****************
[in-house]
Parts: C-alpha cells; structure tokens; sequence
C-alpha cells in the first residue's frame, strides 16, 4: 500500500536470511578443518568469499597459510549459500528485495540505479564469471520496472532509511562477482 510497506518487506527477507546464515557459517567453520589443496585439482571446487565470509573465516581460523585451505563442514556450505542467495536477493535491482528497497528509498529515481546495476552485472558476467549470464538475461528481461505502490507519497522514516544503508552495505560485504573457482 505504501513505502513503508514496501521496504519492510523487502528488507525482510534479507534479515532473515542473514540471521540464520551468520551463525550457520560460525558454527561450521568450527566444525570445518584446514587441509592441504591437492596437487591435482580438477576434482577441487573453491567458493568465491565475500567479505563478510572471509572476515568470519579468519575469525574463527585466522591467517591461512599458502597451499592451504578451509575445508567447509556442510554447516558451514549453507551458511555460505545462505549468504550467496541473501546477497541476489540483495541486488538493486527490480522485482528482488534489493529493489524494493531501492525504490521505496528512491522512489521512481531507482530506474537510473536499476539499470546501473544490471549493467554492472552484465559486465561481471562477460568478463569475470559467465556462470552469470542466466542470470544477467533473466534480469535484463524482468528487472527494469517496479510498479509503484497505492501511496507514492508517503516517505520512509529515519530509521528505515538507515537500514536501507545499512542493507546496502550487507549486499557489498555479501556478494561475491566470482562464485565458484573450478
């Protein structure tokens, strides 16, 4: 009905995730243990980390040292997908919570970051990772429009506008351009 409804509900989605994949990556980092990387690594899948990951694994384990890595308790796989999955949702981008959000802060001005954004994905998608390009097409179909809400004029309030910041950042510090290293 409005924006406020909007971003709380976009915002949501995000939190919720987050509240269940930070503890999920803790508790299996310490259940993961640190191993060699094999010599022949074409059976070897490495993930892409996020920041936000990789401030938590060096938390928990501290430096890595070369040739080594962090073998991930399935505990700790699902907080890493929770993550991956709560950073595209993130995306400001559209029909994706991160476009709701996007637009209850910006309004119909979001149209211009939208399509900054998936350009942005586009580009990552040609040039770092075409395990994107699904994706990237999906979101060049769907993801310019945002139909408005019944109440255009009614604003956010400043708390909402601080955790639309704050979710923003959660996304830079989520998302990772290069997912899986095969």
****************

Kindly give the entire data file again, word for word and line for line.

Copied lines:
[in-house]
Parts: C-alpha cells; structure tokens; sequence
C-alpha cells in the first residue's frame, strides 16, 4: 500500500536470511578443518568469499597459510549459500528485495540505479564469471520496472532509511562477482 510497506518487506527477507546464515557459517567453520589443496585439482571446487565470509573465516581460523585451505563442514556450505542467495536477493535491482528497497528509498529515481546495476552485472558476467549470464538475461528481461505502490507519497522514516544503508552495505560485504573457482 505504501513505502513503508514496501521496504519492510523487502528488507525482510534479507534479515532473515542473514540471521540464520551468520551463525550457520560460525558454527561450521568450527566444525570445518584446514587441509592441504591437492596437487591435482580438477576434482577441487573453491567458493568465491565475500567479505563478510572471509572476515568470519579468519575469525574463527585466522591467517591461512599458502597451499592451504578451509575445508567447509556442510554447516558451514549453507551458511555460505545462505549468504550467496541473501546477497541476489540483495541486488538493486527490480522485482528482488534489493529493489524494493531501492525504490521505496528512491522512489521512481531507482530506474537510473536499476539499470546501473544490471549493467554492472552484465559486465561481471562477460568478463569475470559467465556462470552469470542466466542470470544477467533473466534480469535484463524482468528487472527494469517496479510498479509503484497505492501511496507514492508517503516517505520512509529515519530509521528505515538507515537500514536501507545499512542493507546496502550487507549486499557489498555479501556478494561475491566470482562464485565458484573450478
């Protein structure tokens, strides 16, 4: 009905995730243990980390040292997908919570970051990772429009506008351009 409804509900989605994949990556980092990387690594899948990951694994384990890595308790796989999955949702981008959000802060001005954004994905998608390009097409179909809400004029309030910041950042510090290293 409005924006406020909007971003709380976009915002949501995000939190919720987050509240269940930070503890999920803790508790299996310490259940993961640190191993060699094999010599022949074409059976070897490495993930892409996020920041936000990789401030938590060096938390928990501290430096890595070369040739080594962090073998991930399935505990700790699902907080890493929770993550991956709560950073595209993130995306400001559209029909994706991160476009709701996007637009209850910006309004119909979001149209211009939208399509900054998936350009942005586009580009990552040609040039770092075409395990994107699904994706990237999906979101060049769907993801310019945002139909408005019944109440255009009614604003956010400043708390909402601080955790639309704050979710923003959660996304830079989520998302990772290069997912899986095969």